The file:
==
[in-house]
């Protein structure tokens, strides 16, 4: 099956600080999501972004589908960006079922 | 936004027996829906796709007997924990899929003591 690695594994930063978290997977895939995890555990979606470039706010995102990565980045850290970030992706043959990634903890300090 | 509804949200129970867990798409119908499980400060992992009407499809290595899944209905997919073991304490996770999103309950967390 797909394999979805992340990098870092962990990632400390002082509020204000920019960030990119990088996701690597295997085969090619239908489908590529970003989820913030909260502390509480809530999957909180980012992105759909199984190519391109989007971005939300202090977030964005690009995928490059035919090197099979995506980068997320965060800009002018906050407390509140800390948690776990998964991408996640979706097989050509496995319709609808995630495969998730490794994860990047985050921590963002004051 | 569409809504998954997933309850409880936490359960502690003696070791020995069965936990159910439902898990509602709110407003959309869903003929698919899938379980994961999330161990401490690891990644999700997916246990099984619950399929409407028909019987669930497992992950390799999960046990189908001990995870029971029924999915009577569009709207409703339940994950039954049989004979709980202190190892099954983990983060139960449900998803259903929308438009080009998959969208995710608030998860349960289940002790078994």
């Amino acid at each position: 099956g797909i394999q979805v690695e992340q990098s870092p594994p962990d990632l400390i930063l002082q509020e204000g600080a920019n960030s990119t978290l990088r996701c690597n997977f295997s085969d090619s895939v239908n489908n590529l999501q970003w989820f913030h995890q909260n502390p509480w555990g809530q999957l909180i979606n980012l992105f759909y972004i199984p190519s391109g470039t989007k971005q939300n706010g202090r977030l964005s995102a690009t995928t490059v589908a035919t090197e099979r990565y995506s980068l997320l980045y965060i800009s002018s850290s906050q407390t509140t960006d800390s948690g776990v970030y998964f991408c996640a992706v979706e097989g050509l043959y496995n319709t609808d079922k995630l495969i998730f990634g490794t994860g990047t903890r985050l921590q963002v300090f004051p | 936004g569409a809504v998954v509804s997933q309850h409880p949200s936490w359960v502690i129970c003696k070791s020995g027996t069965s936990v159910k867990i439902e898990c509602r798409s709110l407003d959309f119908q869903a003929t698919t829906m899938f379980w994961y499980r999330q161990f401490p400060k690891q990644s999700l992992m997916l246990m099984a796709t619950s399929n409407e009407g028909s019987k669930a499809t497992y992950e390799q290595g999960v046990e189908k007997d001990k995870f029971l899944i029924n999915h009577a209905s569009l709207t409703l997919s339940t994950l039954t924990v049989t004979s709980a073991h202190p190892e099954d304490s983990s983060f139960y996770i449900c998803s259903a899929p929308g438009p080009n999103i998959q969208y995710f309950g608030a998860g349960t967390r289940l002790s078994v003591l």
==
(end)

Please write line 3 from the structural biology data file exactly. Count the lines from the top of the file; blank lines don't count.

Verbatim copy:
């Amino acid at each position: 099956g797909i394999q979805v690695e992340q990098s870092p594994p962990d990632l400390i930063l002082q509020e204000g600080a920019n960030s990119t978290l990088r996701c690597n997977f295997s085969d090619s895939v239908n489908n590529l999501q970003w989820f913030h995890q909260n502390p509480w555990g809530q999957l909180i979606n980012l992105f759909y972004i199984p190519s391109g470039t989007k971005q939300n706010g202090r977030l964005s995102a690009t995928t490059v589908a035919t090197e099979r990565y995506s980068l997320l980045y965060i800009s002018s850290s906050q407390t509140t960006d800390s948690g776990v970030y998964f991408c996640a992706v979706e097989g050509l043959y496995n319709t609808d079922k995630l495969i998730f990634g490794t994860g990047t903890r985050l921590q963002v300090f004051p | 936004g569409a809504v998954v509804s997933q309850h409880p949200s936490w359960v502690i129970c003696k070791s020995g027996t069965s936990v159910k867990i439902e898990c509602r798409s709110l407003d959309f119908q869903a003929t698919t829906m899938f379980w994961y499980r999330q161990f401490p400060k690891q990644s999700l992992m997916l246990m099984a796709t619950s399929n409407e009407g028909s019987k669930a499809t497992y992950e390799q290595g999960v046990e189908k007997d001990k995870f029971l899944i029924n999915h009577a209905s569009l709207t409703l997919s339940t994950l039954t924990v049989t004979s709980a073991h202190p190892e099954d304490s983990s983060f139960y996770i449900c998803s259903a899929p929308g438009p080009n999103i998959q969208y995710f309950g608030a998860g349960t967390r289940l002790s078994v003591l």